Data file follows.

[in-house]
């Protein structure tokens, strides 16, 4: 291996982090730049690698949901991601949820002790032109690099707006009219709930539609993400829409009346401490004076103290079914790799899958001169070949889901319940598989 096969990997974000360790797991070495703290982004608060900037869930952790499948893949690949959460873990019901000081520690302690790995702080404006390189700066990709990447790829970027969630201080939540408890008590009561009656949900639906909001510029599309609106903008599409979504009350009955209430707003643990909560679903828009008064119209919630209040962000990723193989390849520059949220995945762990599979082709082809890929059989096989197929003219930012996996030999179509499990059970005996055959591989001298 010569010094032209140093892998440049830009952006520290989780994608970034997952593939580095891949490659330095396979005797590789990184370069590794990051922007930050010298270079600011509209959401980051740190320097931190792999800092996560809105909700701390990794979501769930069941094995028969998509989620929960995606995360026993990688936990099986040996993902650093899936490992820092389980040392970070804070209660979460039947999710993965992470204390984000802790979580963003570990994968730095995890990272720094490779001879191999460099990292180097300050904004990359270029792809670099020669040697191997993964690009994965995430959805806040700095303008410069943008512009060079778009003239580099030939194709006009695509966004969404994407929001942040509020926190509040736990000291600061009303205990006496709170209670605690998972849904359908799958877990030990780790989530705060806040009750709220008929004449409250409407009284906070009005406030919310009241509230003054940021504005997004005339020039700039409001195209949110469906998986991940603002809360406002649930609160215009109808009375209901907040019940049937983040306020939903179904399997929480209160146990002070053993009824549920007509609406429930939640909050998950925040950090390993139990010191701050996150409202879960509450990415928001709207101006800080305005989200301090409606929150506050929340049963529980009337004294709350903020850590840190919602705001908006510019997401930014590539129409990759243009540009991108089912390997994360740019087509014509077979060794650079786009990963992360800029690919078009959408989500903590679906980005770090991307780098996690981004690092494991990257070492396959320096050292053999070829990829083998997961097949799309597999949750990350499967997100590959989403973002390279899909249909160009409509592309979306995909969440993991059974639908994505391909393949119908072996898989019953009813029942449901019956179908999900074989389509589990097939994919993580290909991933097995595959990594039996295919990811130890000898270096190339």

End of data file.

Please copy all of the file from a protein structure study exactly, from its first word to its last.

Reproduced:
[in-house]
């Protein structure tokens, strides 16, 4: 291996982090730049690698949901991601949820002790032109690099707006009219709930539609993400829409009346401490004076103290079914790799899958001169070949889901319940598989 096969990997974000360790797991070495703290982004608060900037869930952790499948893949690949959460873990019901000081520690302690790995702080404006390189700066990709990447790829970027969630201080939540408890008590009561009656949900639906909001510029599309609106903008599409979504009350009955209430707003643990909560679903828009008064119209919630209040962000990723193989390849520059949220995945762990599979082709082809890929059989096989197929003219930012996996030999179509499990059970005996055959591989001298 010569010094032209140093892998440049830009952006520290989780994608970034997952593939580095891949490659330095396979005797590789990184370069590794990051922007930050010298270079600011509209959401980051740190320097931190792999800092996560809105909700701390990794979501769930069941094995028969998509989620929960995606995360026993990688936990099986040996993902650093899936490992820092389980040392970070804070209660979460039947999710993965992470204390984000802790979580963003570990994968730095995890990272720094490779001879191999460099990292180097300050904004990359270029792809670099020669040697191997993964690009994965995430959805806040700095303008410069943008512009060079778009003239580099030939194709006009695509966004969404994407929001942040509020926190509040736990000291600061009303205990006496709170209670605690998972849904359908799958877990030990780790989530705060806040009750709220008929004449409250409407009284906070009005406030919310009241509230003054940021504005997004005339020039700039409001195209949110469906998986991940603002809360406002649930609160215009109808009375209901907040019940049937983040306020939903179904399997929480209160146990002070053993009824549920007509609406429930939640909050998950925040950090390993139990010191701050996150409202879960509450990415928001709207101006800080305005989200301090409606929150506050929340049963529980009337004294709350903020850590840190919602705001908006510019997401930014590539129409990759243009540009991108089912390997994360740019087509014509077979060794650079786009990963992360800029690919078009959408989500903590679906980005770090991307780098996690981004690092494991990257070492396959320096050292053999070829990829083998997961097949799309597999949750990350499967997100590959989403973002390279899909249909160009409509592309979306995909969440993991059974639908994505391909393949119908072996898989019953009813029942449901019956179908999900074989389509589990097939994919993580290909991933097995595959990594039996295919990811130890000898270096190339």